Harajuku Gyoza @ The Fortitude Valley

Brisbane has been buzzing with anticipation for the doors of its first gyoza joint, Harajuku Gyoza to be thrown open. Is it the happy benevolent smiling face of their mascot gyoza that is enticing us or have our Brisbanite prayers for more Japanese nom-noms been answered?

Having only just opened this week, you can expect a healthy crowd waiting to get into Harajuku Gyoza. We were lucky a table for two was available when we dropped in – a group of 3 arrived before us and weren’t seated until after we had ordered and got our beers (about 10 mins). And they were squeezed together at a table for 2.

So to those who intend to drop in as a larger group, be prepared to wait awhile out on the curb and watch the Brunswick Street traffic speed on by.

Seating is tight and cozy. I watched one lady at the gyoza bar with nowhere to put down her bag, balancing it precariously over her knee, so it would be great to have a couple of bag hooks under the table.

And with summer upon us, Harajuku Gyoza could also really do with upping their air-conditioning. The temperature inside as the sunset was barely comfortable, my thighs were sticking to the seat and our beer warmed far too quickly.

Harajuku Gyoza has a loud fun atmosphere. Staff yell out greetings to guests and saké orders, which are echoed throughout the restaurant. Everyone looks like they are having fun and the newer staff were being carefully guided by their colleagues.

The service we received was a little slow, but otherwise perfect. The table next to ours on the other hand, seemed to have at least 3 items delivered to them incorrectly and another order forgotten. An early-days teething issue, perhaps?

The menu is very simple: poached or grilled gyoza come in chicken, pork, duck, prawn and vegetable. Then there’s a small selection of side and izakaya dishes, beer and saké.

Whether poached (lovely slippery and smooth) or grilled (divinely crunchy and piping hot), the chicken and pork gyoza are delicious – great flavour and perfectly cooked. Go with those.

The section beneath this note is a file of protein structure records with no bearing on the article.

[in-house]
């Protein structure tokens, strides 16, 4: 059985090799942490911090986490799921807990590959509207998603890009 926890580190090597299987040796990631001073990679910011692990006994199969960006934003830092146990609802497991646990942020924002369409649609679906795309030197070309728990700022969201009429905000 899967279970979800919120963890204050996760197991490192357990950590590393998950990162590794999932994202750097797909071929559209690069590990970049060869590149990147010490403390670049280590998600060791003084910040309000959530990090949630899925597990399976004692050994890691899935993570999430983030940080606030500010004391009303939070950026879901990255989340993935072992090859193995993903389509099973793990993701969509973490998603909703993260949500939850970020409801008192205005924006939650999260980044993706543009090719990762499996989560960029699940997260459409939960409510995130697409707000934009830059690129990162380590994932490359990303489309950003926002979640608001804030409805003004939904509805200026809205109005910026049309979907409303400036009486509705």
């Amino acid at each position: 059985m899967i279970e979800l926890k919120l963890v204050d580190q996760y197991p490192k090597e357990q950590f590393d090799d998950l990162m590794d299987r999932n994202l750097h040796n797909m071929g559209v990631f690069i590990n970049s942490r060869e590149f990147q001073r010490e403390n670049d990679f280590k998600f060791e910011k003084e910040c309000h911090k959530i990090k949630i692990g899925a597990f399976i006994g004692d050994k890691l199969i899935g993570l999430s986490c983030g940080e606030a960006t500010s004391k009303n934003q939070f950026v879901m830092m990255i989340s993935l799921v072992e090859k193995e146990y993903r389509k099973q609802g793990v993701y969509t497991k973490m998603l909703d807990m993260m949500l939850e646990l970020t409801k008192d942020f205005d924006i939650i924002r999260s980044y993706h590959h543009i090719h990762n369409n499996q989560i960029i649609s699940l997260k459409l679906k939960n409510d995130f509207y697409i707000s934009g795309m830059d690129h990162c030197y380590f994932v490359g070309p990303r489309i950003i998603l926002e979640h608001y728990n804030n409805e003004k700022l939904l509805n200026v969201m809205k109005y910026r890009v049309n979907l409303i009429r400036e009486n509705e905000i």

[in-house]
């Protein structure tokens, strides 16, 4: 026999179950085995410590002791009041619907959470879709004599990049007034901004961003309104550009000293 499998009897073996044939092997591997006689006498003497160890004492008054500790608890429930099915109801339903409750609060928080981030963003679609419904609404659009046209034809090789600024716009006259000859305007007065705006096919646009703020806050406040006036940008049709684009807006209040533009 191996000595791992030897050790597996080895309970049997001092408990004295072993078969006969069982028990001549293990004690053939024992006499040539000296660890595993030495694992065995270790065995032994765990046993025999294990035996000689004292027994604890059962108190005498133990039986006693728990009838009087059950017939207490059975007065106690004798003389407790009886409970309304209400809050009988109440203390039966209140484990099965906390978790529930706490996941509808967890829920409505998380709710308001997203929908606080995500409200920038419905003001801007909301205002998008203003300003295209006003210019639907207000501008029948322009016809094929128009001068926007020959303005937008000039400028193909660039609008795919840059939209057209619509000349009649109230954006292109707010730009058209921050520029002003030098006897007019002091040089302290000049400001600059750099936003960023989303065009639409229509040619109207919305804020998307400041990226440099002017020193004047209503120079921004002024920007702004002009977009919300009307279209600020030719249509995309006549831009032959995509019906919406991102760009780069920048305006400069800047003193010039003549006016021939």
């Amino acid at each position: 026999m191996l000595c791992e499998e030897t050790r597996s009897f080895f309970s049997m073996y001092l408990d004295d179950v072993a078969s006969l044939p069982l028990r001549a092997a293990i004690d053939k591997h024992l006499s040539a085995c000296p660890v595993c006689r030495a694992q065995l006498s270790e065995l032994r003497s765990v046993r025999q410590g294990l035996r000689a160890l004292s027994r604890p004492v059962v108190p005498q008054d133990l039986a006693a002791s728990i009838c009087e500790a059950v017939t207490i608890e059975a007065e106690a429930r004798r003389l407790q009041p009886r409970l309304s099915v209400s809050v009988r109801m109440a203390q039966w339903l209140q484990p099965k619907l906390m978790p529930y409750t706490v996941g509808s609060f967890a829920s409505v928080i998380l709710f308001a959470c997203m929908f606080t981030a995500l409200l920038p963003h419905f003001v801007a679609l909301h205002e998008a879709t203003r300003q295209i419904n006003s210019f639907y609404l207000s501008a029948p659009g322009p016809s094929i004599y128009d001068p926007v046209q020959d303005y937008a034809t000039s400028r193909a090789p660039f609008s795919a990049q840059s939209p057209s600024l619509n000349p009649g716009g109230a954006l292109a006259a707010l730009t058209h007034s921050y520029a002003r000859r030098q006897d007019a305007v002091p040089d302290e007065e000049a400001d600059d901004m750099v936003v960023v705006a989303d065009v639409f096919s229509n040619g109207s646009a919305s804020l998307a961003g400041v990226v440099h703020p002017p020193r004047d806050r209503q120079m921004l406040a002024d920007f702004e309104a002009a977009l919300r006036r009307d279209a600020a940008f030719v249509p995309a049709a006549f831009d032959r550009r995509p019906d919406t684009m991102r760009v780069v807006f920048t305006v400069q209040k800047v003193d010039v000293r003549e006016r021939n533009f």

However if – like me – you adore duck, I’d say avoid the duck gyoza. The SO said the flavour just reminded him of sausage meat and while I don’t necessarily agree with that, the flavour didn’t take my fancy.

The same goes with the vegetable gyoza. After eating one, I was confused enough to spend 5 mins desiccating another to work out what was in it: onion, cabbage and something that is starchy and leaves a sandy texture in the mouth, almost as if the gyoza had been undercooked.
Note: According to their Facebook page, the vegetable gyoza is not vegan.

I’m a little undecided about the prawn gyoza. The prawn is beautifully plump and juicy, but it really is just gyoza skin wrapped around a prawn. I would’ve given it total thumbs-up if it were encased in a pork and prawn mince, but that’s probably my personal preference.

As to the dessert, it’s apple pieces and cinnamon stuffed gyoza served with a ho-hum vanilla ice-cream. Think apple pie, except much smaller.

Overall the food is ok, the portions for the price is alright for a snack if you’re not particularly hungry and the service still has a ways to go.

Will we visit again? Maybe. But without anything particular to draw us back, we probably won’t be stopping by again.

Poached chicken gyoza. AUD$8 for 5 pieces

Grilled pork gyoza. AUD$8 for 5 pieces

Grilled duck gyoza. AUD$8 for 5 pieces

Poached vegetable gyoza. AUD$8 for 5 pieces

Grilled prawn gyoza. AUD$8 for 3 pieces

Fried apple gyoza with vanilla ice-cream. AUD$9 for 3 pieces

Harajuku Gyoza on Urbanspoon